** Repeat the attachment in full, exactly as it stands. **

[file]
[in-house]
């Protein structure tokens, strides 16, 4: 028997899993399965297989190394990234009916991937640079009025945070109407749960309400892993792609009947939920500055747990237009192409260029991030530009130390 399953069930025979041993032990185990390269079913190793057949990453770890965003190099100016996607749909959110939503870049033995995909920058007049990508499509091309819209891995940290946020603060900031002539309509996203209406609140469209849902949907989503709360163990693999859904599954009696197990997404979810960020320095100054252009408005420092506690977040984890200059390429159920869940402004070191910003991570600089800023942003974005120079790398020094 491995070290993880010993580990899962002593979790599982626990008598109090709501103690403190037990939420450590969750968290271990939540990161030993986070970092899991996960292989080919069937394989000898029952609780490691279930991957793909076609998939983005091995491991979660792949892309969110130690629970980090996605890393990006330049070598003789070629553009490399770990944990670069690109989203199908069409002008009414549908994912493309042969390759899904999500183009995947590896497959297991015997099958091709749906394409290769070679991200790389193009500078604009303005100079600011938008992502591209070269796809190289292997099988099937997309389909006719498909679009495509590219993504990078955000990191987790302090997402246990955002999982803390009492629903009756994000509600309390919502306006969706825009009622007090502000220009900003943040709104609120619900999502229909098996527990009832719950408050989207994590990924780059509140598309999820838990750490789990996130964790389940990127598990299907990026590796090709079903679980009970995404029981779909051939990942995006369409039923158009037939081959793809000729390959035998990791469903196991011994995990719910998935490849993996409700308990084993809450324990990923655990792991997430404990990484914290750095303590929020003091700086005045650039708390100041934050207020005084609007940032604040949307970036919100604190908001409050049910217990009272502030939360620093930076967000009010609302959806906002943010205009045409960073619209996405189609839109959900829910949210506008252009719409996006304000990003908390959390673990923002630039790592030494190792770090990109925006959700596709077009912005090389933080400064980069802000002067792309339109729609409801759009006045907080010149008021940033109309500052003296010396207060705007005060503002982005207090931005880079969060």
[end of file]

[in-house]
């Protein structure tokens, strides 16, 4: 028997899993399965297989190394990234009916991937640079009025945070109407749960309400892993792609009947939920500055747990237009192409260029991030530009130390 399953069930025979041993032990185990390269079913190793057949990453770890965003190099100016996607749909959110939503870049033995995909920058007049990508499509091309819209891995940290946020603060900031002539309509996203209406609140469209849902949907989503709360163990693999859904599954009696197990997404979810960020320095100054252009408005420092506690977040984890200059390429159920869940402004070191910003991570600089800023942003974005120079790398020094 491995070290993880010993580990899962002593979790599982626990008598109090709501103690403190037990939420450590969750968290271990939540990161030993986070970092899991996960292989080919069937394989000898029952609780490691279930991957793909076609998939983005091995491991979660792949892309969110130690629970980090996605890393990006330049070598003789070629553009490399770990944990670069690109989203199908069409002008009414549908994912493309042969390759899904999500183009995947590896497959297991015997099958091709749906394409290769070679991200790389193009500078604009303005100079600011938008992502591209070269796809190289292997099988099937997309389909006719498909679009495509590219993504990078955000990191987790302090997402246990955002999982803390009492629903009756994000509600309390919502306006969706825009009622007090502000220009900003943040709104609120619900999502229909098996527990009832719950408050989207994590990924780059509140598309999820838990750490789990996130964790389940990127598990299907990026590796090709079903679980009970995404029981779909051939990942995006369409039923158009037939081959793809000729390959035998990791469903196991011994995990719910998935490849993996409700308990084993809450324990990923655990792991997430404990990484914290750095303590929020003091700086005045650039708390100041934050207020005084609007940032604040949307970036919100604190908001409050049910217990009272502030939360620093930076967000009010609302959806906002943010205009045409960073619209996405189609839109959900829910949210506008252009719409996006304000990003908390959390673990923002630039790592030494190792770090990109925006959700596709077009912005090389933080400064980069802000002067792309339109729609409801759009006045907080010149008021940033109309500052003296010396207060705007005060503002982005207090931005880079969060």